DONAHUE et al v. TARGET CORPORATION et al, No. 1:2013cv05737 - Document 38 (D.N.J. 2017)

Court Description: OPINION. Signed by Judge Noel L. Hillman on 4/7/2017. (dmr)
Download PDF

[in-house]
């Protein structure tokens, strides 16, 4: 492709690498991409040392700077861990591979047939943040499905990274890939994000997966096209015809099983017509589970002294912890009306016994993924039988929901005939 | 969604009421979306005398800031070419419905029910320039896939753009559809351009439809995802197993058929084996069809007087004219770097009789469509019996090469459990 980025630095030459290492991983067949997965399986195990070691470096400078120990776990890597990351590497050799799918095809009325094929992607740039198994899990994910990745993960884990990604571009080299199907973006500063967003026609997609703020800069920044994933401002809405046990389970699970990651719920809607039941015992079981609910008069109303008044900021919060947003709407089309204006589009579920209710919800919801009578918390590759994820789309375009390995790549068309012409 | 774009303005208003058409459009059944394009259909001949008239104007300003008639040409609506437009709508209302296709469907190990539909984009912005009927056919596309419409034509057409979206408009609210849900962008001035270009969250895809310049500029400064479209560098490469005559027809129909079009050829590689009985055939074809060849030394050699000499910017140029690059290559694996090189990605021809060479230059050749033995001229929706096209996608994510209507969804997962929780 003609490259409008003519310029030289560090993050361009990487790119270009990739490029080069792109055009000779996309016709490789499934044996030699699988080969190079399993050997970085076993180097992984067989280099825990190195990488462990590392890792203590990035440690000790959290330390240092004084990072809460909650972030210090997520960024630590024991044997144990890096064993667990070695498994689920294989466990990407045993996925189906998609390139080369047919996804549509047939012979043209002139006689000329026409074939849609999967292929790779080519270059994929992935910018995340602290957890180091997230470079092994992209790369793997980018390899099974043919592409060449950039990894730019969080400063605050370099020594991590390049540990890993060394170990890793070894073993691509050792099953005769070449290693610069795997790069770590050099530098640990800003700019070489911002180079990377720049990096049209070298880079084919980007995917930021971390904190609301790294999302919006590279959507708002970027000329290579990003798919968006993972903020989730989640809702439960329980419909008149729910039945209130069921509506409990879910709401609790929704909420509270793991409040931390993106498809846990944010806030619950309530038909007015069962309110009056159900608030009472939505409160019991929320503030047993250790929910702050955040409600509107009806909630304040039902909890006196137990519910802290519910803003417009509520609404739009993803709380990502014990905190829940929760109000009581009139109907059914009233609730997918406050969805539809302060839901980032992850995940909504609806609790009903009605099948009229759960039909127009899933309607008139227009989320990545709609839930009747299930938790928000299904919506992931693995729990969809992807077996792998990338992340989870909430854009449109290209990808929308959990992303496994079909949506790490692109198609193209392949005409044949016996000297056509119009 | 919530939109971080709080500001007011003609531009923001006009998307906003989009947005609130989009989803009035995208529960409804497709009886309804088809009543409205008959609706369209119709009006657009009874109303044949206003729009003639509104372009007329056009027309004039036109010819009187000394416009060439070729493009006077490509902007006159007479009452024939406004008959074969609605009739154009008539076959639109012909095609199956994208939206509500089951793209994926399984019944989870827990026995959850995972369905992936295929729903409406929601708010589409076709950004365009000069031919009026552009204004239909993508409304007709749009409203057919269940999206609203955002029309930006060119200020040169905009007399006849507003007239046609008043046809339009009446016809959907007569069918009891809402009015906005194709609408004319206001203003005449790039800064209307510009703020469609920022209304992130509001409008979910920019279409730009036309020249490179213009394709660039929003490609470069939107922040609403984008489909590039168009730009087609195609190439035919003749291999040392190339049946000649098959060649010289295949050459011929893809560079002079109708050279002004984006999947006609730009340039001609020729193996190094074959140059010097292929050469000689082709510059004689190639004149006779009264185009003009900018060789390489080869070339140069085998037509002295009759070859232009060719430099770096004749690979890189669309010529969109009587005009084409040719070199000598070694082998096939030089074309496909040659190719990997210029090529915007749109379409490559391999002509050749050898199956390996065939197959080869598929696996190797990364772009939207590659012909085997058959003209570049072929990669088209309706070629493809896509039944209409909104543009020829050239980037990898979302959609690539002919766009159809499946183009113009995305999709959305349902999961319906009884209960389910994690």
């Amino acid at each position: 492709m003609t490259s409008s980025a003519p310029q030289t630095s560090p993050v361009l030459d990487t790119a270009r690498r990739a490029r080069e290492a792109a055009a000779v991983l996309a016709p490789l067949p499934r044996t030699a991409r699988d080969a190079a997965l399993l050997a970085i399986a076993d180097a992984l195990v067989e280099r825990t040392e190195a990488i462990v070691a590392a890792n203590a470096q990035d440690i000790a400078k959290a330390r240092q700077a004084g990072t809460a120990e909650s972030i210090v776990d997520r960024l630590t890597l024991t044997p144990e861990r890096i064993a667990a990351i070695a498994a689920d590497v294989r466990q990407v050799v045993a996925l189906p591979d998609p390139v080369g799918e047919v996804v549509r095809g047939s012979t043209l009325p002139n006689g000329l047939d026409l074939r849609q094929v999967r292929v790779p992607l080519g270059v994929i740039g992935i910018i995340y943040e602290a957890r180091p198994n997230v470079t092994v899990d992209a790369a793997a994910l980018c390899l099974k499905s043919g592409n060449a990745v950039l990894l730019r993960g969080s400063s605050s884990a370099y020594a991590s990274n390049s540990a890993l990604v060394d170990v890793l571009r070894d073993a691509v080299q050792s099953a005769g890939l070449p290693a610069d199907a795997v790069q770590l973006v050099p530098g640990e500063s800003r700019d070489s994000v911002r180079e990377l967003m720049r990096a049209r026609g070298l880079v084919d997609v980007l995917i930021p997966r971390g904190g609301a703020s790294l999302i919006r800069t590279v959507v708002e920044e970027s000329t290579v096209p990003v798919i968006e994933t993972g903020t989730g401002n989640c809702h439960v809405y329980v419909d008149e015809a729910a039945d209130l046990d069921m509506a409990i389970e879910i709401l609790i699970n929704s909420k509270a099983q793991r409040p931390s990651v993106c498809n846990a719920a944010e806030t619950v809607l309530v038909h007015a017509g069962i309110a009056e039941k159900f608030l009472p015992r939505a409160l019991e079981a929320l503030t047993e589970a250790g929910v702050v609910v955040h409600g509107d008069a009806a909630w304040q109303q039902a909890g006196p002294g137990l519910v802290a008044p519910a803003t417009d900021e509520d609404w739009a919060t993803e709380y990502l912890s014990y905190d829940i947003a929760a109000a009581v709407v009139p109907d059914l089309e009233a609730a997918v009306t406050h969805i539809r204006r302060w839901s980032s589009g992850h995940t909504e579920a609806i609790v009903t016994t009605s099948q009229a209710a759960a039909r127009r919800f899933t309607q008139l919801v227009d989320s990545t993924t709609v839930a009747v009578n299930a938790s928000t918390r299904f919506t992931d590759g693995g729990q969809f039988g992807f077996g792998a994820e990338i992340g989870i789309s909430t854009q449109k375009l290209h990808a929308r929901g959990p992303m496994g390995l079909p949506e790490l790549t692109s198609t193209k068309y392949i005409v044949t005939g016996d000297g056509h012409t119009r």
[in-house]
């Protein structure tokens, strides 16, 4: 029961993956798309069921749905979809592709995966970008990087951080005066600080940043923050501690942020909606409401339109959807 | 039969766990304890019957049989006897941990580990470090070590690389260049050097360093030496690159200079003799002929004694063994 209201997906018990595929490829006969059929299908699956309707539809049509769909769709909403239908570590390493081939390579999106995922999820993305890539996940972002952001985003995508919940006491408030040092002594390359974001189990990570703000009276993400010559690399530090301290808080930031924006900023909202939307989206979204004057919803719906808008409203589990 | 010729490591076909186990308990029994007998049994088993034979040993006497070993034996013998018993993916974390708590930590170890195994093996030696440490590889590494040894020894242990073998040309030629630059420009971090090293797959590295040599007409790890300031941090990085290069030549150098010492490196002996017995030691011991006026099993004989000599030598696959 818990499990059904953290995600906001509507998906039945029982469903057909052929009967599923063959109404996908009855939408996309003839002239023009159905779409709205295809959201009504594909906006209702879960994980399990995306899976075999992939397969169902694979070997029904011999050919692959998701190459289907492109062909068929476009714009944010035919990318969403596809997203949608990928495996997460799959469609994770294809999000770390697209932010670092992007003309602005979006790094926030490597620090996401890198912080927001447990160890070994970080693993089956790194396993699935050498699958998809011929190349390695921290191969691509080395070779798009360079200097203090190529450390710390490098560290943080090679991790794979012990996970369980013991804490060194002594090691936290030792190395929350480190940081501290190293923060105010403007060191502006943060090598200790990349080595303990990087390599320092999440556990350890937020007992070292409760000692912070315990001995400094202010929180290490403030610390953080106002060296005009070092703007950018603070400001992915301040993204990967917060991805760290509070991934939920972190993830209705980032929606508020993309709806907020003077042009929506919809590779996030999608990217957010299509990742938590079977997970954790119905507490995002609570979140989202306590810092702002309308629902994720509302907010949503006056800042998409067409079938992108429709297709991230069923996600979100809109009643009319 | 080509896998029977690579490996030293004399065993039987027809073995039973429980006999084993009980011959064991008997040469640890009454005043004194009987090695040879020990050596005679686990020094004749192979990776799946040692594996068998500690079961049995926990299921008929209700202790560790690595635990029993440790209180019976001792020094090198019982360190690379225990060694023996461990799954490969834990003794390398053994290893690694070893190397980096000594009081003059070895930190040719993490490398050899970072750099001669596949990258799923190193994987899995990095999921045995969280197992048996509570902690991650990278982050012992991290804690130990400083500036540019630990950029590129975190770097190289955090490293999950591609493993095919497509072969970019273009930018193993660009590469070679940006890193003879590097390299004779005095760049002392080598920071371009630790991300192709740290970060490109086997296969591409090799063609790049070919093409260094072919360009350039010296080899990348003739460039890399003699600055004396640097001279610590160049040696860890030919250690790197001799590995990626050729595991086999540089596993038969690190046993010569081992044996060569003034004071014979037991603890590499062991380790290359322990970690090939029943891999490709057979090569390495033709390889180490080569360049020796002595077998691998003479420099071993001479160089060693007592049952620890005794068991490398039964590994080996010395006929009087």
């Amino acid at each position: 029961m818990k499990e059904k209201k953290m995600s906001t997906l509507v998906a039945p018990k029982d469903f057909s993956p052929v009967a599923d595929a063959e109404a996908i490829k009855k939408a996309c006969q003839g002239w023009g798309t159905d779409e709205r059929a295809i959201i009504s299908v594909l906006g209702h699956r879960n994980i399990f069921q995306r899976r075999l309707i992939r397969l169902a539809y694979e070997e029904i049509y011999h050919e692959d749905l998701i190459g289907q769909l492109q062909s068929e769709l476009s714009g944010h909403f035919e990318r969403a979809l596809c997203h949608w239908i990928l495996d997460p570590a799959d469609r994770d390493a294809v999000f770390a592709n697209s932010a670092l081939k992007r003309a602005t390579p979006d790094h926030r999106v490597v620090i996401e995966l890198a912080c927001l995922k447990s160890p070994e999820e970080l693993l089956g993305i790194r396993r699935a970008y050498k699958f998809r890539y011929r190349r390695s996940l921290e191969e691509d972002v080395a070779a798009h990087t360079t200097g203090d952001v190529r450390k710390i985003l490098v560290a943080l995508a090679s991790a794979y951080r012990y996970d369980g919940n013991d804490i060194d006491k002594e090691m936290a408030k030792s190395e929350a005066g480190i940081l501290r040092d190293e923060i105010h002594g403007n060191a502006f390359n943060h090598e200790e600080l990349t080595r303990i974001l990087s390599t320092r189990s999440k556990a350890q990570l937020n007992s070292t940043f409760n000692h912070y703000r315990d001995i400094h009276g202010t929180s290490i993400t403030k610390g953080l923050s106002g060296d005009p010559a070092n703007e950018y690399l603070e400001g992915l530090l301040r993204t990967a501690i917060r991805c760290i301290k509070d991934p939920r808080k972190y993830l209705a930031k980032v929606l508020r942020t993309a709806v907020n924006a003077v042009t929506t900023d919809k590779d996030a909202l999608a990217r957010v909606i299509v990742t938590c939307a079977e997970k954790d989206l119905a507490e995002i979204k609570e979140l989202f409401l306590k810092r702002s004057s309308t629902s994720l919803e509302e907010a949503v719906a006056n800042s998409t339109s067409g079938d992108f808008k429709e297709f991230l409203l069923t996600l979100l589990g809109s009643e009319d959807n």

DONAHUE et al v. TARGET CORPORATION et al Doc. 38 UNITED STATES DISTRICT COURT DISTRICT OF NEW JERSEY _________________________________ ROSE DONAHUE and KEVIN DONAHUE, Plaintiffs, Civil No. 13-5737 (NLH/KMW) v. OPINION TARGET CORPORATION, Defendant. __________________________________ APPEARANCES: PERSKIE FENDT & CANNADAY, P.C. By: Robert T. Fendt, Esq. 450 Tilton Road, Suite 260 Northfield, New Jersey 08225 Counsel for Plaintiffs KANTROWITZ & PHILLIPPI, LLC By: Polly N. Phillippi, Esq. 1239 Parkway Avenue – Suite 101 Ewing, New Jersey 08628 Counsel for Defendant HILLMAN, District Judge This is a diversity premises liability suit. 1 Plaintiff Rose Donahue asserts that, while shopping at Defendant’s Target store in Mays Landing, New Jersey, she was injured as she removed a heavy box from a waist-high shelf. Presently before the Court is Target’s Motion for Summary Judgment. For the reasons set forth 1 The Court exercises subject matter jurisdiction pursuant to 28 U.S.C. § 1332. 1 below, the motion will be denied. I. Plaintiff Donahue went to her local Target store on September 25, 2011, around mid-day, to purchase a bookcase that she had seen advertised in Target’s circular. (R. Donahue Dep. p. 32-33, 38) The bookcase was packed disassembled in one rectangular box; the dimensions of which were 12 1/8 inches wide, 39 1/2 inches high, and 7 inches deep. (Def’s Statement of Undisputed Facts, “SUF”, ¶ 6) The box and disassembled bookcase together weighed 55.4 pounds. (Id.) The box was displayed standing upright on a shelf that was approximately four feet off the ground, with other merchandise on a shelf below it. (Def’s SUF ¶ 4-5; Def’s Ex. C) Two metal “safety arms” extended out on either side of the box and bent inward at approximately the middle of the upright box. (Def’s SUF ¶ 5, Def’s Ex. C) Donahue testified that she navigated her shopping cart to the furniture section of the store, and found the advertised “5-shelf bookcase.” (R. Donahue Dep. p. 40; Def’s Ex. C) She further testified that she assumed the box would not be heavy because the $26.00 price suggested to her that the bookcase was likely made of “particle board.” (Id. p. 46) At her deposition, Donahue described what happened: 2 The shelf was about waist height and . . . I reached in and I just picked it straight up. The silver bar was about to the middle of the box . . . so I knew I had to get it over that so I just picked it straight up [over my head]. . . . [Then] the contents of the box . . . shifted to the right and [the box] slipped right through my hands and the box came down on an angle, hit my [right] cheekbone, . . . [t]hen my left shoulder, . . . [and] left forearm. . . . [T]hen I, like caught it with my legs and just heaved it into my [shopping cart] that was to my right side there. (R. Donahue Dep. p. 48-49, 51) The box undisputedly was marked with two yellow “Team Lift” labels which depict two people lifting a box together. (Def’s SUF ¶ 9-10) The label reads: “FOR YOUR SAFETY . . . This merchandise is a TEAM LIFT item. It is either too heavy or too bulky for one person alone to handle safely. assistance.” (Def’s SUF ¶ 11) Please call guest service for Donahue testified that she did not see the yellow stickers. (R. Donahue Dep. p. 45) Donahue further testified: Q: . . . Why didn’t you call and ask for assistance to lift the box off the shelf? A: Well, because that it was on the [waist-high] shelf and that it was $26, it was a small [bookcase] and that, you know, anybody could just reach in and pick it up. Q. Did you attempt before you went in to reach to pick it up to find somebody to help you? A. No. Q. Why not? A. I just thought-- I always thought it was, like a 3 self-service store and that like Walmart or Kmart you just went in and helped yourself. If I knew . . . it was too heavy I would always bring my husband. I didn’t think I required him to pick up a little shelf for me. (R. Donahue Dep. p. 51-52) After getting the box into the cart, Donahue shopped for approximately 15 minutes before checking out. (R. Donahue Dep. p. 55) “[N]ear the end” of that time, Donahue’s “neck really started to bother” her and she “felt, like pressure on top of [her] head.” (R. Donahue Dep. p. 55) In the parking lot, Donahue managed to “slide” the box from the shopping cart into the hatch-back of her Honda Pilot without having to lift the box. (R. Donahue Dep. p. 59) Upon returning home, Donahue explained to her husband what happened. He advised Donahue to immediately return to the store to report the incident. (R. Donahue Dep. p. 61) 2 Donahue did so, and completed Target’s standard “LOD Investigation Report” with the assistance of a Target employee. (Id. at p. 61-62; Def’s Ex. B) The report states in relevant part, “the guest didn’t realize how heavy the item was until she started taking it off the shelf.” (Def’s Ex. B) Later that same evening, Donahue went to an urgent care 2 Donahue’s husband took the bookcase out of the car. Upon lifting it, he remarked, “‘holy cow, this is 60 or 70 pounds’ and then he kind of like, laughed.” (R. Donahue Dep. p. 70) 4 facility for her injuries. (Def’s Ex. F) According to Plaintiff’s opposition brief, as a result of the incident, Donahue has had three separate surgeries yet still suffers from lasting problems. Donahue testified that she has “a little bit [of weakness] in [her] left [arm]” and her right arm is “completely numb.” (R. Donahue Dep. p. 13) She also has “tightness” in one hand and “a lot of pain in [her] elbow.” (R. Donahue Dep. p. 13) Before the incident, Donahue worked as a cocktail waitress at an Atlantic City casino, carrying drinks on a tray throughout the gaming floor. (R. Donahue Dep. p. 9, 12) Since her injury, she has switched to bartending. (Id. at 13) The Complaint asserts two claims: negligence and loss of consortium under New Jersey common law. II. Summary judgment is appropriate where the Court is satisfied that “‘the pleadings, depositions, answers to interrogatories, and admissions on file, together with the affidavits, if any,’ . . . demonstrate the absence of a genuine issue of material fact” and that the moving party is entitled to a judgment as a matter of law. Celotex Corp. v. Catrett, 477 U.S. 317, 322-23 (1986)(citing Fed. R. Civ. P. 56). An issue is “genuine” if it is supported by evidence such that 5 a reasonable jury could return a verdict in the nonmoving party’s favor. Anderson v. Liberty Lobby, Inc., 477 U.S. 242, 248 (1986). A fact is “material” if, under the governing substantive law, a dispute about the fact might affect the outcome of the suit. Id. “In considering a motion for summary judgment, a district court may not make credibility determinations or engage in any weighing of the evidence; instead, the non-moving party’s evidence ‘is to be believed and all justifiable inferences are to be drawn in his favor.’” Marino v. Indus. Crating Co., 358 F.3d 241, 247 (3d Cir. 2004)(citing Anderson, 477 U.S. at 255). Initially, the moving party bears the burden of demonstrating the absence of a genuine issue of material fact. Celotex, 477 U.S. at 323 (“[A] party seeking summary judgment always bears the initial responsibility of informing the district court of the basis for its motion, and identifying those portions of ‘the pleadings, depositions, answers to interrogatories, and admissions on file, together with the affidavits, if any,’ which it believes demonstrate the absence of a genuine issue of material fact.”); see also Singletary v. Pa. Dept. of Corr., 266 F.3d 186, 192 n.2 (3d Cir. 2001) (“Although the initial burden is on the summary judgment movant to show the absence of a genuine issue of material fact, ‘the burden on the moving party may be discharged by ‘showing’ -that is, pointing out to the district court -- that there is an 6 absence of evidence to support the nonmoving party’s case’ when the nonmoving party bears the ultimate burden of proof.”)(citing Celotex, 477 U.S. at 325). Once the moving party has met this burden, the nonmoving party must identify, by affidavits or otherwise, specific facts showing that there is a genuine issue for trial. Celotex, 477 U.S. at 324. A “party opposing summary judgment ‘may not rest upon the mere allegations or denials of the . . . pleading[s.]’” Saldana v. Kmart Corp., 260 F.3d 228, 232 (3d Cir. 2001). For “the non-moving party[ ] to prevail, [that party] must ‘make a showing sufficient to establish the existence of [every] element essential to that party’s case, and on which that party will bear the burden of proof at trial.’” Cooper v. Sniezek, 418 F. App’x 56, 58 (3d Cir. 2011)(citing Celotex, 477 U.S. at 322). Thus, to withstand a properly supported motion for summary judgment, the nonmoving party must identify specific facts and affirmative evidence that contradict those offered by the moving party. Anderson, 477 U.S. at 257. III. Target moves for summary judgment arguing that the record evidence cannot support a finding that (A) a dangerous condition existed; and (B) Target’s asserted negligence was the cause-in-fact of Donahue’s injuries. Target also argues that (C) any dangerous 7 condition was open and obvious. All three arguments fail. A. Donahue’s theory of her case is that the placement of the box on the shelf, combined with inadequate warnings, resulted in an unreasonably dangerous condition. “Business owners owe to invitees a duty of reasonable or due care to provide a safe environment for doing that which is within the scope of the invitation. The duty of due care requires a business owner to discover and eliminate dangerous conditions, to maintain the premises in safe condition, and to avoid creating conditions that would render the premises unsafe.” Nisivoccia v. Glass Gardens, Inc., 175 N.J. 559, 563 (2003)(internal citations omitted). When, as in this case, an injury occurs within the context of a defendant’s self-service mode of operation, “[t]he plaintiff is entitled to an inference of negligence, shifting the burden of production to the defendant, who may avoid liability if it shows that it did ‘all that a reasonably prudent [business owner] would do in light of the risk of injury the operation entailed.’” Nisivoccia, 175 N.J. at 564-65 (quoting Wollerman v. Grand Union Stores, Inc., 47 N.J. 426, 429 (1966)); see also O’Shea v. K.Mart Corp., 304 N.J. Super. 489, 495 (App. Div. 1997)(“in self-service stores . . . the customer is expected and indeed invited to handle 8 and examine articles of merchandise displayed or stacked in the store . . . . The defendant having established a business of this nature is under a duty to take reasonable measures to guard against injuries to customers due to such fallings of stacked merchandise.”)(internal citation and quotation omitted); see generally Katsaros v. Target Corp., 2015 U.S. Dist. LEXIS 12219 at *5-6 (D.N.J. Feb. 3, 2015)(concluding that the mode of operation rule applied to a slip and fall occurring in a Target store). Application of this burden shifting doctrine is significant in the context of the instant motion. Target argues that Plaintiff’s evidence is insufficient to establish negligence, but because the mode of operation doctrine applies, it is Target which must put forth evidence that it was not negligent. See Nisivoccia, 175 N.J. at 565 (“absent an explanation by defendants, a jury could find from the condition of the premises and the nature of the business that defendants did not exercise due care in operating the establishment, and that said negligent operation was the proximate cause of the injuries.”)(internal citation and quotation omitted); Katsaros, 2015 U.S. Dist. LEXIS 12219 at *6 (“Defendant has not sufficiently proven at this point that it took prudent and reasonable steps to avoid the potential hazard.”). In this regard, Target argues that it fulfilled its duty of care by placing the “team lift” stickers on the box. 9 However, issues of disputed material fact preclude granting summary judgment to Target. As demonstrated by the picture of the box at Def’s Ex. C, the one sticker that may have been visible while the box was resting vertically on the shelf is: (a) relatively small compared to the large size of the box; (b) located inconspicuously in the right bottom corner of the box, several inches below the picture of the bookcase; and (c) situated in between two other similarly-sized logos and the item’s barcode. Moreover, Donahue’s expert opines that “the warning labels were small and on a cluttered box with many other labels, graphics and designs intended to attract the attention of shoppers. It was not reasonable for Target to rely on customers either reading all labels on the box or only this warning label before touching this box.” (Pl’s Ex. D). A reasonable factfinder could conclude that the merchandise display, which was created for customers’ self-service, was unsafe insofar as it was placed too high up for a 55 pound, bulky box. The factfinder could further conclude that Target’s “team lift” stickers were insufficient to fulfill its duty of care to Donahue under the circumstances. B. Target also argues that Donahue cannot prove proximate cause because, Target reasons, Donahue testified that she did not see any 10 warning stickers, therefore Target’s asserted inadequate warning could not have been the cause of Donahue’s injuries. According to Target, “[r]egardless of how big or small the text, there is no evidence this plaintiff would have been warned and heeded the warning to avoid the danger.” (Reply Brief, p. 6) The Court disagrees with Target’s analysis because the analysis is inconsistent with: (a) the application of the mode of operation doctrine, Nisivoccia, 175 N.J. at 565 (“a jury could find from the condition of the premises and the nature of the business that defendants did not exercise due care in operating the establishment, and that said negligent operation was the proximate cause of the injuries.”)(emphasis added); and (b) the Court’s obligation to view the record evidence in the light most favorable to Donahue. A jury must decide the issues of material fact concerning the proximate cause of Donahue’s injuries. C. Lastly, issues of material fact preclude summary judgment as to whether the alleged dangerous condition was open and obvious. reasonable factfinder could find reasonable Donahue’s explanation that she did not expect a $26 bookcase at a self-service big box store such as Target to weigh 55 pounds. Indeed, Donahue’s husband’s remark upon lifting the bookcase 11 A out of Donahue’s car-- “‘holy cow, this is 60 or 70 pounds’” (R. Donahue Dep. p. 70)-- supports an inference that the weight of the bookcase was the opposite of open and obvious. IV. For the reasons stated above, Target’s Motion for Summary Judgment will be denied. An appropriate order accompanies this opinion. Dated: April 7, 2017 At Camden, New Jersey __s/ Noel L. Hillman __ NOEL L. HILLMAN, U.S.D.J. 12